Streaming Royal History

Did you enjoy The Crown on Netflix or Victoria on PBS Masterpiece Theater? Then check out my latest library blog listing related reading for fans of the series.

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Trump’s 12 Days of Christmas

 

 

 

 

 

On the first day of Christmas Trump found beneath his tree
A Democratic House majority

On the second day of Christmas Trump found beneath his tree
Two ex-Chiefs of Staff and
A Democratic House majority

On the third day of Christmas Trump found beneath his tree
Three resigning generals Continue reading

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My Favorite Books of 2018

Of the fifty odd books I read this year I’ve picked a handful of favorites, all but one published this year. My two fiction choices are both beautifully written stories of wartime, one set on the Eastern front in World War I and one in London during and after World War II. I was stunned that neither of them made the New York Times or Washington Post’s Best Books of the Year list. My nonfiction choices are both histories, not surprisingly as I read a lot of history. What these have in common is that I knew absolutely nothing about the subjects beforehand and they were both revelatory. Next my favorite guilty pleasure of the year and my favorite older book discovery. Continue reading

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On Thanksgiving and Guy Fawkes Day

The Execution of Guy Fawkes by Nicholas Visscher

One of the oddest questions I’ve been asked since moving to the U.S. is “Do you celebrate Thanksgiving in England?” Yes, this was a real question. I resisted the temptation to answer “Yes, we celebrate that the Puritans left and took their repressive ban on dancing and merriment with them!” More tactfully I said “No, but we have our own November holiday, Guy Fawkes Day.” That met with blank stares. So I explained that Guy Fawkes was a guy who plotted to blow up King James and the Houses of Parliament in 1605. He was part of a Catholic plot to restore the true faith in Protestant England. “You mean you have a day to celebrate a domestic terrorist?”  “No, no” I hastily corrected. “We burn him Continue reading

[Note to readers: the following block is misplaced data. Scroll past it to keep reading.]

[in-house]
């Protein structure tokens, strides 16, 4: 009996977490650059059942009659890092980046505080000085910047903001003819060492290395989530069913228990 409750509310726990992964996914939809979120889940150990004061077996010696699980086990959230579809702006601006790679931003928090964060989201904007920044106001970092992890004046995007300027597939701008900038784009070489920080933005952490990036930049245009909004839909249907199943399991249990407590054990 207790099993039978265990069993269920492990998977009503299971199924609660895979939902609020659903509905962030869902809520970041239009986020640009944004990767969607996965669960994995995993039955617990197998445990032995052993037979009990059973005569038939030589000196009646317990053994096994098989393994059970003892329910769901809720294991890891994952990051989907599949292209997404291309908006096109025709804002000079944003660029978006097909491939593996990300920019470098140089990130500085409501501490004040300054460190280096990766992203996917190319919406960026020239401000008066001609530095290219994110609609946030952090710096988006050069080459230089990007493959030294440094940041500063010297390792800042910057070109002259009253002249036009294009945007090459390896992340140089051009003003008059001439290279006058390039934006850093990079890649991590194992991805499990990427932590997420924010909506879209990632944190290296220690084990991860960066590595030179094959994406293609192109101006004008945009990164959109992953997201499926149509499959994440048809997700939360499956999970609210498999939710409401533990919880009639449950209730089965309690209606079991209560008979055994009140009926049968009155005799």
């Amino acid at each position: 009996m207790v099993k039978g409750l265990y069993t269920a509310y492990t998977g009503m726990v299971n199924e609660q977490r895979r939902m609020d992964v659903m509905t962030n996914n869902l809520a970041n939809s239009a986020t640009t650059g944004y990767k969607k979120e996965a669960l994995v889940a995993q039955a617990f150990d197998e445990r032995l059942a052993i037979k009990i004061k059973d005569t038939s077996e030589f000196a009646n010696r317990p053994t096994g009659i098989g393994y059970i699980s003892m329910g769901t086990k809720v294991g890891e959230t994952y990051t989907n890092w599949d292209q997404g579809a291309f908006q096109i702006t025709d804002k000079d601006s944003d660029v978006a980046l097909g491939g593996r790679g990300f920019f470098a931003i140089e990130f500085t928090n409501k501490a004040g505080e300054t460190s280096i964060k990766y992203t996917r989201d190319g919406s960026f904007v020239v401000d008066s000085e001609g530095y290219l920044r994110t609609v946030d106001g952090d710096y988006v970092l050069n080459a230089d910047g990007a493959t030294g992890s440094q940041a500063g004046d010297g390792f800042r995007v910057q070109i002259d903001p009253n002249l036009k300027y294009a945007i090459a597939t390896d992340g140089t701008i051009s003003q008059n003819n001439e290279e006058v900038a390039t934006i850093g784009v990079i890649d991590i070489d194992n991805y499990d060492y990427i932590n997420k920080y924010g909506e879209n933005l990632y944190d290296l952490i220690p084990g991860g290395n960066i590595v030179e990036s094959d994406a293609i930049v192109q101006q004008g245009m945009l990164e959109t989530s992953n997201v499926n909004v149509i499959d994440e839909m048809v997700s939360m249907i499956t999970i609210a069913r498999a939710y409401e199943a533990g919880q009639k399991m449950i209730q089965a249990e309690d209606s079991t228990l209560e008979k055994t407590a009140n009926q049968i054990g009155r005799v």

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An American Wedding

Bride White Red4The bride wore white. The bride wore red. It was an American wedding. The marriage of my cousin Christopher’s daughter Emily and Kunal, the son of Indian-Americans. 

Family members of the bride and groom traveled to the little town of Roslyn on Long Island. We came from near and far, from New York City and Long Island, from Kansas and Virginia, from San Francisco and Washington State, from Maryland and England. We came to celebrate the union of two people, two families, and two cultures. The couple are both the children of immigrants, the bride’s father from England, of Irish heritage, and Continue reading

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A Room With a View

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The View

The excited cries and yells of the teenagers echoed down the narrow, winding stone staircase and into our tiny hotel room where we were trying, unsuccessfully, to unpack without bumping into one another. We had just arrived at the Porta Rossa Hotel in Florence, a 13th century building that looked as though it hadn’t been renovated in all the centuries since. It was a kind of Italian Fawlty Towers, only with a real tower. We hurried up the stairs to find the source of the excitement. A rat in their room wouldn’t have been out of place in this medieval pile. Continue reading

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Resistance in World War II

Paris, deutsche Wachtparade

German troops on the Champs Elysees in Paris 1940

My latest blog for my former professional home, Montgomery County Public Libraries, is a companion piece to my post on Churchill’s V sign. I introduce a selection of books on World War II resistance in Europe and reveal my favorite fiction and nonfiction books of the year so far, which just happen to be on the same theme. Also, the next book up on my nightstand, by one of my favorite authors:  Resistance in World War II

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